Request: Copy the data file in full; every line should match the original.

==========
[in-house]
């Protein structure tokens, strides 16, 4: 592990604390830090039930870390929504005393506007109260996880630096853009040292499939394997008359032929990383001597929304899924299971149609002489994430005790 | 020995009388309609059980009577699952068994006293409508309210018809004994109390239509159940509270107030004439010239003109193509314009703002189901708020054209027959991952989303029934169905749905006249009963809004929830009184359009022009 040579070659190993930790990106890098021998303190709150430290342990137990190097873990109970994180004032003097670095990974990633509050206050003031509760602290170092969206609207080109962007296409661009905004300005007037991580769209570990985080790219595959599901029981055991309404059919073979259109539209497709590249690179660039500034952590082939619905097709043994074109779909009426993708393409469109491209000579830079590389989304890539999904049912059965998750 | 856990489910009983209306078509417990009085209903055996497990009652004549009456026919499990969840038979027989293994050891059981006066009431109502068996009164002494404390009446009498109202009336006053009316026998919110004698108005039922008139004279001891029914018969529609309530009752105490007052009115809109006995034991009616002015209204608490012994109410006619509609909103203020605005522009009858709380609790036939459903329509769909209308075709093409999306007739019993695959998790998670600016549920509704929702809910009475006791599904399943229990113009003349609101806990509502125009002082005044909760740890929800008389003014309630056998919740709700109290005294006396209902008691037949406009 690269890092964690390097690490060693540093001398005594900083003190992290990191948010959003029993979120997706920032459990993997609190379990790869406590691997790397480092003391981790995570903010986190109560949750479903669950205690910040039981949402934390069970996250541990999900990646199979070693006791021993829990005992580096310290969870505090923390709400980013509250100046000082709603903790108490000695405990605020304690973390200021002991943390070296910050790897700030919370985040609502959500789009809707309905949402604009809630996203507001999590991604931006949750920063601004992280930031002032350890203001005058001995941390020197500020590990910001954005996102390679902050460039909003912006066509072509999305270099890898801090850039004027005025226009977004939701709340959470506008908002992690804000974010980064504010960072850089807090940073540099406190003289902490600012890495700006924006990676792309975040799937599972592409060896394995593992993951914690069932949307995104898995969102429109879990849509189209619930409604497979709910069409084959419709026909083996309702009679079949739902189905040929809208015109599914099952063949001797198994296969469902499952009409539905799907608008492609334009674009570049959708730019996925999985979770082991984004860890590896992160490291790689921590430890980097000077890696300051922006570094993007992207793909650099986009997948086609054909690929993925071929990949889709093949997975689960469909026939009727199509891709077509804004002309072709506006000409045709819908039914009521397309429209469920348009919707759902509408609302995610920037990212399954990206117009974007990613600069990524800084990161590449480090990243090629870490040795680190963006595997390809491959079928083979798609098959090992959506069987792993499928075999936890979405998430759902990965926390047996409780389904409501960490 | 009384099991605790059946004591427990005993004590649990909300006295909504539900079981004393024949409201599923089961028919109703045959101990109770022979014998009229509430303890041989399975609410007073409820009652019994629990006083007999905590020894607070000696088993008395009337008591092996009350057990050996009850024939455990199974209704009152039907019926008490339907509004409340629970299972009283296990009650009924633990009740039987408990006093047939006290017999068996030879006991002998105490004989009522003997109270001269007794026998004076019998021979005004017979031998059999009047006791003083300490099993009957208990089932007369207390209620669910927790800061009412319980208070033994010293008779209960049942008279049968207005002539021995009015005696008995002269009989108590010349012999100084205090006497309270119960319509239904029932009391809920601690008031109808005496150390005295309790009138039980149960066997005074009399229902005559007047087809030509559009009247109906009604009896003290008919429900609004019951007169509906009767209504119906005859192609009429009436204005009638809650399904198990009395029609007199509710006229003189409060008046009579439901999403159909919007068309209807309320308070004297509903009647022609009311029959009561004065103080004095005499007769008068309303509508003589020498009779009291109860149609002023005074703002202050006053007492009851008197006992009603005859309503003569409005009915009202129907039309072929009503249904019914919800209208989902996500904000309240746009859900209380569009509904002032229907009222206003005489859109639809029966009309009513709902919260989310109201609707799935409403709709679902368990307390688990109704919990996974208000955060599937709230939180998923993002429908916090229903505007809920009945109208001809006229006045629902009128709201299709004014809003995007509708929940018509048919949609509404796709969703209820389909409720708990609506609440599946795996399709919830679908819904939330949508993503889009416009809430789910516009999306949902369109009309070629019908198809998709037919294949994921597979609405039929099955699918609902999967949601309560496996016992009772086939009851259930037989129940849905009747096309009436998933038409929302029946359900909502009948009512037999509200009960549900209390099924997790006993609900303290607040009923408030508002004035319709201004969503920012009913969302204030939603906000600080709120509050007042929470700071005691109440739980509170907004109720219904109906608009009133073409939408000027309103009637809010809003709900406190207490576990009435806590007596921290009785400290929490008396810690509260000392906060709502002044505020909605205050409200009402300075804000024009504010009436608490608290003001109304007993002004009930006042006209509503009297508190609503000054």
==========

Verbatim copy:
[in-house]
């Protein structure tokens, strides 16, 4: 592990604390830090039930870390929504005393506007109260996880630096853009040292499939394997008359032929990383001597929304899924299971149609002489994430005790 | 020995009388309609059980009577699952068994006293409508309210018809004994109390239509159940509270107030004439010239003109193509314009703002189901708020054209027959991952989303029934169905749905006249009963809004929830009184359009022009 040579070659190993930790990106890098021998303190709150430290342990137990190097873990109970994180004032003097670095990974990633509050206050003031509760602290170092969206609207080109962007296409661009905004300005007037991580769209570990985080790219595959599901029981055991309404059919073979259109539209497709590249690179660039500034952590082939619905097709043994074109779909009426993708393409469109491209000579830079590389989304890539999904049912059965998750 | 856990489910009983209306078509417990009085209903055996497990009652004549009456026919499990969840038979027989293994050891059981006066009431109502068996009164002494404390009446009498109202009336006053009316026998919110004698108005039922008139004279001891029914018969529609309530009752105490007052009115809109006995034991009616002015209204608490012994109410006619509609909103203020605005522009009858709380609790036939459903329509769909209308075709093409999306007739019993695959998790998670600016549920509704929702809910009475006791599904399943229990113009003349609101806990509502125009002082005044909760740890929800008389003014309630056998919740709700109290005294006396209902008691037949406009 690269890092964690390097690490060693540093001398005594900083003190992290990191948010959003029993979120997706920032459990993997609190379990790869406590691997790397480092003391981790995570903010986190109560949750479903669950205690910040039981949402934390069970996250541990999900990646199979070693006791021993829990005992580096310290969870505090923390709400980013509250100046000082709603903790108490000695405990605020304690973390200021002991943390070296910050790897700030919370985040609502959500789009809707309905949402604009809630996203507001999590991604931006949750920063601004992280930031002032350890203001005058001995941390020197500020590990910001954005996102390679902050460039909003912006066509072509999305270099890898801090850039004027005025226009977004939701709340959470506008908002992690804000974010980064504010960072850089807090940073540099406190003289902490600012890495700006924006990676792309975040799937599972592409060896394995593992993951914690069932949307995104898995969102429109879990849509189209619930409604497979709910069409084959419709026909083996309702009679079949739902189905040929809208015109599914099952063949001797198994296969469902499952009409539905799907608008492609334009674009570049959708730019996925999985979770082991984004860890590896992160490291790689921590430890980097000077890696300051922006570094993007992207793909650099986009997948086609054909690929993925071929990949889709093949997975689960469909026939009727199509891709077509804004002309072709506006000409045709819908039914009521397309429209469920348009919707759902509408609302995610920037990212399954990206117009974007990613600069990524800084990161590449480090990243090629870490040795680190963006595997390809491959079928083979798609098959090992959506069987792993499928075999936890979405998430759902990965926390047996409780389904409501960490 | 009384099991605790059946004591427990005993004590649990909300006295909504539900079981004393024949409201599923089961028919109703045959101990109770022979014998009229509430303890041989399975609410007073409820009652019994629990006083007999905590020894607070000696088993008395009337008591092996009350057990050996009850024939455990199974209704009152039907019926008490339907509004409340629970299972009283296990009650009924633990009740039987408990006093047939006290017999068996030879006991002998105490004989009522003997109270001269007794026998004076019998021979005004017979031998059999009047006791003083300490099993009957208990089932007369207390209620669910927790800061009412319980208070033994010293008779209960049942008279049968207005002539021995009015005696008995002269009989108590010349012999100084205090006497309270119960319509239904029932009391809920601690008031109808005496150390005295309790009138039980149960066997005074009399229902005559007047087809030509559009009247109906009604009896003290008919429900609004019951007169509906009767209504119906005859192609009429009436204005009638809650399904198990009395029609007199509710006229003189409060008046009579439901999403159909919007068309209807309320308070004297509903009647022609009311029959009561004065103080004095005499007769008068309303509508003589020498009779009291109860149609002023005074703002202050006053007492009851008197006992009603005859309503003569409005009915009202129907039309072929009503249904019914919800209208989902996500904000309240746009859900209380569009509904002032229907009222206003005489859109639809029966009309009513709902919260989310109201609707799935409403709709679902368990307390688990109704919990996974208000955060599937709230939180998923993002429908916090229903505007809920009945109208001809006229006045629902009128709201299709004014809003995007509708929940018509048919949609509404796709969703209820389909409720708990609506609440599946795996399709919830679908819904939330949508993503889009416009809430789910516009999306949902369109009309070629019908198809998709037919294949994921597979609405039929099955699918609902999967949601309560496996016992009772086939009851259930037989129940849905009747096309009436998933038409929302029946359900909502009948009512037999509200009960549900209390099924997790006993609900303290607040009923408030508002004035319709201004969503920012009913969302204030939603906000600080709120509050007042929470700071005691109440739980509170907004109720219904109906608009009133073409939408000027309103009637809010809003709900406190207490576990009435806590007596921290009785400290929490008396810690509260000392906060709502002044505020909605205050409200009402300075804000024009504010009436608490608290003001109304007993002004009930006042006209509503009297508190609503000054």